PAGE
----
* In 2005, Gallucci designed and built his 7,200-square-foot studio on Industrial Avenue where he and a staff of six assistants — whom Gallucci trains — design and fabricate sculpture full time. His sculptures have graced many notable venues, including the Navy Pier — the site of the world’s largest outdoor sculpture show held annually in Chicago, Illinois. They’re also woven throughout this town. The Art & Soul of Greensboro
Find Millennium Gate on West Washington, or the pair of playful blue benches that grace the Cultural Arts building. At NewBridge Bank Park, the entry gate — his depiction of a massive metal baseball bat — spans 52 feet. But Gallucci and his crew do more than sculpt gates and benches. They also make handrails, bridges, and a host of site-specific monuments. The possibilities seem boundless. “We’re not just making gates all day long. That’s retail. We don’t do that,” the artist assures. “We do one-of-a-kind here. That’s what makes it special. And that is the future.” The future, as Gallucci sees it, is reminiscent of a 19th century industry — “a time when people went to the cobbler for custom-made shoes.” As he sees it, the American Dream is still achievable — ironclad, of course. “This is still a place that knows how to make stuff.”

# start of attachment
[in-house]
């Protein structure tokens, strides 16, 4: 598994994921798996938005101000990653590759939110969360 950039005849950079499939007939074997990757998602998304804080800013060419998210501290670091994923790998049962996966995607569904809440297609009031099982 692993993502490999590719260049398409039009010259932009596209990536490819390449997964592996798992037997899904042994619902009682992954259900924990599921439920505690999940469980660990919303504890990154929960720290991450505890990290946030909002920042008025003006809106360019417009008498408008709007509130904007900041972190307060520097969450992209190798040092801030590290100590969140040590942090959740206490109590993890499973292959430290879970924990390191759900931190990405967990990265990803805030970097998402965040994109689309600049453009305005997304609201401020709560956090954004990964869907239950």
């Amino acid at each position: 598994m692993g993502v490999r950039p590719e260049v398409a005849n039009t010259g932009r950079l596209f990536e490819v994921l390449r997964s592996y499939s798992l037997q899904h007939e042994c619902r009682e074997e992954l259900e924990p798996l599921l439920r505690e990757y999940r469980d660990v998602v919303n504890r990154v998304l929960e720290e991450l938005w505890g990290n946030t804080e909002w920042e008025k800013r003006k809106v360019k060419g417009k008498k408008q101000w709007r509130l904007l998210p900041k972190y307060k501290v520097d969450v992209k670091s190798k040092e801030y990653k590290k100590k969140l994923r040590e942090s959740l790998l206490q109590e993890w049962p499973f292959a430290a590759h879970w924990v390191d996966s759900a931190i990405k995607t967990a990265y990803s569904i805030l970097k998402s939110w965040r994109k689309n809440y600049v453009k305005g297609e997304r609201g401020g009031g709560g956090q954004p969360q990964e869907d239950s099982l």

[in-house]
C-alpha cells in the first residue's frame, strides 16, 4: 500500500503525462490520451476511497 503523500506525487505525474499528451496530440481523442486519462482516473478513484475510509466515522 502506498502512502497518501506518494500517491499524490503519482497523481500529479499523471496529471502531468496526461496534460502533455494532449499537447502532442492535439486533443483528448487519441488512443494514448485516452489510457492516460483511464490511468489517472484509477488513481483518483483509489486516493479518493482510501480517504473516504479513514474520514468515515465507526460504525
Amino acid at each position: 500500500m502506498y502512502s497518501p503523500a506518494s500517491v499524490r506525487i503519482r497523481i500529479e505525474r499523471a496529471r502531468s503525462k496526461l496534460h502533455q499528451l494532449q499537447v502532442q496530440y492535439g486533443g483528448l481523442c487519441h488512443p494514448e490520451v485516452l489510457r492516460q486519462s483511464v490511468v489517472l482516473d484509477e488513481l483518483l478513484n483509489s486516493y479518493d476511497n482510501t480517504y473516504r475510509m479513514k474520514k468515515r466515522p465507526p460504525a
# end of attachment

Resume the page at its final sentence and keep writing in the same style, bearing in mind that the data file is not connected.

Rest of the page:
* Behind the front desk in the studio, a corkboard offers method to the metal madness. “This is how we keep track of which sculpture is where,” Gallucci says, “just like an airport tracks its carriers.” Twenty or so are in transit. A piece in Greer, South Carolina, for instance, is due to be moved. Destination: Jackson, Missouri. Wind Passage is tacked beneath Greensburg, Kansas. “We’ve become big supporters of Greensburg,” he says of the tiny town entirely wiped out by an EF5 tornado back in 2007. “It was wind that destroyed the city, and it is wind that has rebuilt it,” the artist says of the town’s new green initiative, which includes the use of windmills to power the city. Plus, he adds, constructing an arts center was one of the primary undertakings of the citizens of Greensburg at a time of unthinkable tragedy and bleakness. “That just shows how focused they are on rebuilding their community,” he says. “The arts can save us. Art brings business, shows vitality, and sometimes above all, it offers hope in times of despair.” Behind Gallucci’s studio sits a reminder of a time America most needed hope: a pile of steel beams from the World Trade Center. A year after the 9/11 attack, Gallucci’s Gates of Sorrow, phase one of a project designed using the steel from the twin towers, was unveiled in New York City in honor of the souls lost on September 11, 2001 — a day that, subsequently, unified the nation. The construction of the second phase of the project, the 53 foot Gates of Hope, as Gallucci alternatively calls them, awaits funding